There is a notice on the front door of Arun Jaitley’s residence at 2, Krishna Menon Marg: ‘No Visitors Allowed’. This has triggered off the rumour that the finance minister’s health is serious and he is kept in total isolation.
There is a notice on the front door of Arun Jaitley’s residence at 2, Krishna Menon Marg: ‘No Visitors Allowed’. This has triggered off the rumour that the finance minister’s health is serious and he is kept in total isolation. While it is true that Jaitley is on dialysis twice a week, he is not in solitary confinement but in a restricted access environment. Doctors have advised that he keep all unnecessary callers at bay till he recovers from a slight lung infection, which is holding up a renal procedure. The rounds of dialysis seem to have suited the patient, who has shed a little weight and the toxins in his body. Jaitley walks in his garden twice a day. He works for two hours in the evening to clear official files. A week back, Jaitley visited the Rajya Sabha Chairman’s Chamber to be sworn in for his new term. One of the best informed Cabinet ministers is probably even more clued in than before since he has plenty of free time on his hands to gather inside news over the telephone and mull over it.
The defence ministry is tightlipped as to just how the design for the National War Memorial at India Gate was selected and what exactly is the final concept. Delhi Urban Art Commission (DUAC) Chairperson PSN Rao says that the plan has been cleared by the Central Vista Committee, the Heritage Conservation Committee and the DUAC, but will disclose nothing further. In January, the same commission had turned down the plan for the War Museum on the grounds that it was unsuitable and not in conformity with the green open spaces and character of the Central Vista complex. Because of the lack of transparency, it is even unclear whether the architect who was eventually selected was in fact part of the global competitions advertised in August 2016, both for a memorial and a museum.
The norm in such international competitions is for public display of all entries, including the final plan selected. The chosen design, if ill-conceived, could mar forever the iconic landscape around the two-mile Janpath stretch, planned with meticulous care by Edwin Lutyens almost a century ago. But such is the secrecy around the National War Memorial, in honour of Indian soldiers killed in battle, that a juror for the competition refused to even divulge the other names on the selection panel. The jury reportedly included more generals, officials and politicians than architects. The War Memorial is scheduled to be inaugurated on Independence Day this year and work is on at the C-Hexagon lawn at a furious pace, behind high corrugated sheets so that no one gets a peek in advance.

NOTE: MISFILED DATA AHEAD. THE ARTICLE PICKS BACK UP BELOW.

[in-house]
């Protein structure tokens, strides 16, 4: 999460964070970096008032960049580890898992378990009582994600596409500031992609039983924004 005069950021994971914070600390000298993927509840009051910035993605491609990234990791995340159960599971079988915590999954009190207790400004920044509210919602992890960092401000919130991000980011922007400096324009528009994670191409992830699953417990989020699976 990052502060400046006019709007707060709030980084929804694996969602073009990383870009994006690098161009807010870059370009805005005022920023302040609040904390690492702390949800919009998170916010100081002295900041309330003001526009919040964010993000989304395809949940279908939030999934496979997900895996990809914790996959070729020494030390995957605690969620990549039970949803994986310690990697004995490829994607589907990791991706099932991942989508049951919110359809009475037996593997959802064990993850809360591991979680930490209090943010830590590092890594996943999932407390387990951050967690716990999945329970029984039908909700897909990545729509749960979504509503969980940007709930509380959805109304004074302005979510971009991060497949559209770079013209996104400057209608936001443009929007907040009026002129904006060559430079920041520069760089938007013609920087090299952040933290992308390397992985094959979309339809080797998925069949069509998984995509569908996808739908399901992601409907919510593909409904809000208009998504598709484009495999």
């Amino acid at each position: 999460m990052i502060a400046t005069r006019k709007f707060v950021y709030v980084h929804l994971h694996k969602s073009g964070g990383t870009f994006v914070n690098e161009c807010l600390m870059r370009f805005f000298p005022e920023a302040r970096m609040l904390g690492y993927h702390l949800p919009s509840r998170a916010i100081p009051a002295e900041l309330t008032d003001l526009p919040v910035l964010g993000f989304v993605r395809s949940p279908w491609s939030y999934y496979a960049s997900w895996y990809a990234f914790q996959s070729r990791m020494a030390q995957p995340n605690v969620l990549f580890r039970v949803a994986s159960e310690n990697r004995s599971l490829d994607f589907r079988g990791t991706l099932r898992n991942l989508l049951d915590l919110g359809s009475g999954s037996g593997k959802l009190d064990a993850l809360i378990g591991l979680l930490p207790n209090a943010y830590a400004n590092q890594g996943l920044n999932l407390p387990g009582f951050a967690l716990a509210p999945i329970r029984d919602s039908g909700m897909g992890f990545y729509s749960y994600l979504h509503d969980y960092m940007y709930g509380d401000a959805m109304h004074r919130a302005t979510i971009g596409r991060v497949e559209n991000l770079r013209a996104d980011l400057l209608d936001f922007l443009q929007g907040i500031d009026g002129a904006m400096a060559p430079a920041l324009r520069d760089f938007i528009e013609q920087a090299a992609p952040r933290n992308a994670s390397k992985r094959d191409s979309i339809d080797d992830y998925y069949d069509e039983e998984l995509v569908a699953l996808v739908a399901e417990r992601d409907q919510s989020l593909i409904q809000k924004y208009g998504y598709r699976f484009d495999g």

A respected senior Delhi television journalist covering the Karnataka campaign found the politicians in the state uniformly helpful and polite, with one exception. Pratap Simha, the BJP MP from Mysuru-Kodagu constituency, flew into a rage when asked whether there was a chance that the BJP might have to depend on the JD(S) to come to power in Karnataka. Simha, a former journalist, berated her and dubbed the media as dishonest. Dozens of BJP workers surrounded her threateningly as he delivered his harangue.
Considering his low opinion of the media, Simha seems an odd choice to be repeated as a member of the Press Council of India (PCI). Particularly as during his earlier stint at the council, he attended just one meeting. After he absented himself from three consecutive meetings, his membership should normally have lapsed. Nevertheless, he has been re-nominated to the PCI. Incidentally, the reconstituted council, headed by Justice CK Prasad, met recently for the first time, to discover that the eight members notified by the government were only MPs and representatives of the Bar Council of India and the UGC. There was not a single member from the media. The 20 representatives from the press are missing, as their names are yet to be notified. Prasad had per force to wind up the meeting.
Sop to stay on
The EK Palaniswami-O Panneerselvam faction of the AIADMK has a smart idea to prevent party MPs from straying before the parliamentary elections next year. The Palaniswami Cabinet cleared a proposal that any state MP who does not own a house in Chennai is entitled to an out-of-turn allotment of a four-bedroom accommodation built by the state. The beneficiaries will be nearly a dozen AIADMK MPs who do not currently own a house in the state capital.